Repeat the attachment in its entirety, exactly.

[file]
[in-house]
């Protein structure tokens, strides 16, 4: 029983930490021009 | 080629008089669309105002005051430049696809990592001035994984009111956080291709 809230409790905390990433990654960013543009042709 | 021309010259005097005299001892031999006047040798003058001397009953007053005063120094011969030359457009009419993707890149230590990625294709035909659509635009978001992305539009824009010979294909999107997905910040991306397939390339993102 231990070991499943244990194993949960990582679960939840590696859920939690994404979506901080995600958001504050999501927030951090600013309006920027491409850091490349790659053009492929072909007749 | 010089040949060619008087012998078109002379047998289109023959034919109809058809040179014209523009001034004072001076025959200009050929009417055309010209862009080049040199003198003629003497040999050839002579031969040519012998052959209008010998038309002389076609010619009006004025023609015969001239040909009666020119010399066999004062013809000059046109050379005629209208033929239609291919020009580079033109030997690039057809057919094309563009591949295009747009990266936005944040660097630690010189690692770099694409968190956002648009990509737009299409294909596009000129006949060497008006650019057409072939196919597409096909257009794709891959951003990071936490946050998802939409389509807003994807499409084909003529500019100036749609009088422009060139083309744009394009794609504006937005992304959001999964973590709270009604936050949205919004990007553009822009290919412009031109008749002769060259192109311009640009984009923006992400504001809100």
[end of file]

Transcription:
[in-house]
């Protein structure tokens, strides 16, 4: 029983930490021009 | 080629008089669309105002005051430049696809990592001035994984009111956080291709 809230409790905390990433990654960013543009042709 | 021309010259005097005299001892031999006047040798003058001397009953007053005063120094011969030359457009009419993707890149230590990625294709035909659509635009978001992305539009824009010979294909999107997905910040991306397939390339993102 231990070991499943244990194993949960990582679960939840590696859920939690994404979506901080995600958001504050999501927030951090600013309006920027491409850091490349790659053009492929072909007749 | 010089040949060619008087012998078109002379047998289109023959034919109809058809040179014209523009001034004072001076025959200009050929009417055309010209862009080049040199003198003629003497040999050839002579031969040519012998052959209008010998038309002389076609010619009006004025023609015969001239040909009666020119010399066999004062013809000059046109050379005629209208033929239609291919020009580079033109030997690039057809057919094309563009591949295009747009990266936005944040660097630690010189690692770099694409968190956002648009990509737009299409294909596009000129006949060497008006650019057409072939196919597409096909257009794709891959951003990071936490946050998802939409389509807003994807499409084909003529500019100036749609009088422009060139083309744009394009794609504006937005992304959001999964973590709270009604936050949205919004990007553009822009290919412009031109008749002769060259192109311009640009984009923006992400504001809100």